Ardmore overhaul threatens bar

Jill Brower

Downtown Ardmore is steeped in controversy as Lower Merion Township officials work on a plan which they hope will revitalize the neighborhood for visitors, business owners and residents. Several proposals are currently being considered, all revolving around the renovation of the SEPTA/Amtrak train station between Lancaster and Montgomery Avenues.

The Ardmore Transit Center Plan aims to reduce traffic congestion, parking shortages, vacant lots and, ultimately, to enhance the feeling of a town center.

While these plans have been in the works since late 2002, debate over its possible implications have recently heated up. At a meeting held on July 29, 2004, the Lower Merion Township Planning Commission assigned a “blight designation” to the area of Downtown Ardmore.

This designation itself has been questioned, as the term “blight” has typically been reserved for more urban areas. “To categorize Ardmore as blight is a stretch,” Mary Tracy, director of the Society Created to Reduce Urban Blight (SCRUB) in Philadelphia, said. “Ardmore wouldn’t meet the regulations here in Philadelphia for blight by any stretch of the imagination. But it needs improvement and they don’t want to tax people, and this is a way to do that.”

SCRUB, a non-profit organization founded in 1990, primarily focuses on reducing unsightly signage, such as billboards, around Philadelphia. Tracy cites abandoned houses, boarded-up storefronts and unsightly billboards as typical examples of blight.

While the primary purpose of this classification is to allocate federal and state funds, it also raises more serious issues in Ardmore, with many locals wondering how a Main Line community could be grouped in with such areas as Norristown and North Philadelphia.

One condition of a blight designation is that private property could be seized, although “our goal is not to put our people out of business,” Matthew Comisky, vice president of the Board of Commissioners, said. “The worst case alternative is to get permits to condemn property.”

According to Comisky, even in the event that a business location is seized, the township hopes to move businesses within the local community “so that they don’t lose their customer base.”

Throughout the summer, local residents and business owners have engaged in protests and signed petitions to voice their concerns. Signs in windows along Lancaster Avenue still read: “No destruction. Ardmore deserves better.”

Much of the controversy surrounding the project derives from the fact that officials have several different plans for consideration. Comisky said that most people are focusing on only one of these, known as the Gateway Lot Mixed-Use Development Plan, which proposes a large clock tower building to be used for parking, businesses and residences. In order to create this, however, many of the existing buildings would need to be removed.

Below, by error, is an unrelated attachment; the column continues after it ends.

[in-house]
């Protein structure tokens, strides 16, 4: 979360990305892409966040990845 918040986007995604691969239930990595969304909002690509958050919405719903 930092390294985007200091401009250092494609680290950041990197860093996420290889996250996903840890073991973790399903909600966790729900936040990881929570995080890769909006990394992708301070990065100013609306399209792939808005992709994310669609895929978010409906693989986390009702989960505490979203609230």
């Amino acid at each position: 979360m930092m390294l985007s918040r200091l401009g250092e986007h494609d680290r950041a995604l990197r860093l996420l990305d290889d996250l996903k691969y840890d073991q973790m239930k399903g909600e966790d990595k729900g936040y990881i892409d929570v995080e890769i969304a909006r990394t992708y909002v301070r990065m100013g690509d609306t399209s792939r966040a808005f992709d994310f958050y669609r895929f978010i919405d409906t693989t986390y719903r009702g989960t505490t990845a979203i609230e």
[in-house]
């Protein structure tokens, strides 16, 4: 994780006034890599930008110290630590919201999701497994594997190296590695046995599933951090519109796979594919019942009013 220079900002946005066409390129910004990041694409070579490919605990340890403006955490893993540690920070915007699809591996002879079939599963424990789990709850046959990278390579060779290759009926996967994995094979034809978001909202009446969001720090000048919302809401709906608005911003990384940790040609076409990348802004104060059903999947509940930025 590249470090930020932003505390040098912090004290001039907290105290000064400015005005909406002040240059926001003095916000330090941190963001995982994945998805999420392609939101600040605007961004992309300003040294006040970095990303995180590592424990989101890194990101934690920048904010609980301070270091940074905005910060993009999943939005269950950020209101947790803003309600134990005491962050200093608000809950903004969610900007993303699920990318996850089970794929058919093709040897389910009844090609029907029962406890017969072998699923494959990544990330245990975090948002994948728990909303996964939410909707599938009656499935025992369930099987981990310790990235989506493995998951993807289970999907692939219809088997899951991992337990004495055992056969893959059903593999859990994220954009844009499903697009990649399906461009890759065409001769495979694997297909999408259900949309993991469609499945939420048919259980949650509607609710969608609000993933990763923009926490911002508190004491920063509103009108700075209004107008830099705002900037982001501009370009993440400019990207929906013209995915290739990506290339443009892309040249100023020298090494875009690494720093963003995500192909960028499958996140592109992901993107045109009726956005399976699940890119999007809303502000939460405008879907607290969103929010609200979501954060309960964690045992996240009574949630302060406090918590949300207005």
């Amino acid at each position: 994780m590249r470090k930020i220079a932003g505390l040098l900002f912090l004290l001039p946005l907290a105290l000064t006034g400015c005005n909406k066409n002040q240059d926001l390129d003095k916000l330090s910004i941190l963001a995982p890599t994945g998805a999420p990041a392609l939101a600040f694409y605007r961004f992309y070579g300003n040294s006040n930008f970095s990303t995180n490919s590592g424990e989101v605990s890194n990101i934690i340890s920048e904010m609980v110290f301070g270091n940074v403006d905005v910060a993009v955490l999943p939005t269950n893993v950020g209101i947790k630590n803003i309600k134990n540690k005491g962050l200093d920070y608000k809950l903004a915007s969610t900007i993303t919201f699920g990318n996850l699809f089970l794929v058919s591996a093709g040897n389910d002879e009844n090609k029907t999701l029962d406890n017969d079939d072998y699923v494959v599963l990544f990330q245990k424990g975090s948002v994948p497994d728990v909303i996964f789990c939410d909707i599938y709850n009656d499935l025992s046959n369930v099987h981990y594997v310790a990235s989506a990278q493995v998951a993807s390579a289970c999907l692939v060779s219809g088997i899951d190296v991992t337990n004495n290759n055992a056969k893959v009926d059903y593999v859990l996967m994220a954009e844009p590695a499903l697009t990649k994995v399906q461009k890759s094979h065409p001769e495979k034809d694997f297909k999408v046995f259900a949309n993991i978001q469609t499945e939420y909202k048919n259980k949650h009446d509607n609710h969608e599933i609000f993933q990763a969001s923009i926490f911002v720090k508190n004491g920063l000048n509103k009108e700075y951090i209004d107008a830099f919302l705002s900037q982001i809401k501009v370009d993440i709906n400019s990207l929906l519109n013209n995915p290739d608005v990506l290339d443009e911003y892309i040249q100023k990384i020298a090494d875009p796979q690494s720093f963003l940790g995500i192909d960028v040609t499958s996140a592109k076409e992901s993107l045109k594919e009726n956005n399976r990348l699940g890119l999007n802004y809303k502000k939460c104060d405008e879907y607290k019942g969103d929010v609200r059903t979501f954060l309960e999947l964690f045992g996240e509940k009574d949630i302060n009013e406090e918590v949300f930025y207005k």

Among the Main Line businesses which could be affected is Brownies Nightclub, popular among University students. Rumors have been circulating that the popular happy hour destination might be no more, but according to owner Anthony Rufo, “We’re not going anywhere.”

Rufo said that the club has struck a deal with a member of the commission because “the township has recognized the need for people to go see live entertainment.”

Yet Comisky asserts that no such deals have been made with any of the businesses. No decisions will be made as to which businesses will stay or go until the site is evaluated further.

This evaluation will be conducted by the Urban Land Institute, a nonprofit research organization based in Washington, D.C, which will visit Ardmore during the week of Sept. 19. Comisky estimates the expert analysis will cost $100,000.

Yet some businesses are in favor of the revitalization. An entire website devoted to such businesses,, cites various businesses that have left the area for better locations and praises this “once in a lifetime opportunity [for Ardmore] to redefine itself and build a better place for everyone in the community.”

An improved image would undoubtedly benefit local businesses in the long run. “We all believe that we need to do something,” Comisky said. “There is a whole group of business owners that want Ardmore to be revitalized because they want to improve business.”

University students recognize both the need for a change, as well as the potential for problems resulting from this project. Lea Taylor, a senior who lives on West County Line Road in Ardmore, contrasts the business district of Ardmore with that of the thriving one just down the Main Line in Wayne. “I can’t name one real successful business [in Ardmore] besides Brownies,” she said.

“Ardmore does have the potential to be a better district, but I feel the trouble is not with the buildings or streets, but the little local businesses themselves. They need an overhaul to draw in more local patrons.”

Traffic is also a great concern for those making the daily commute from Ardmore to campus for classes. “Lancaster Avenue is already congested on its own, let alone with construction,” Jacquelyn Reardon, a senior who lives with Taylor, said. “That would just make it harder for us to get to class on time.”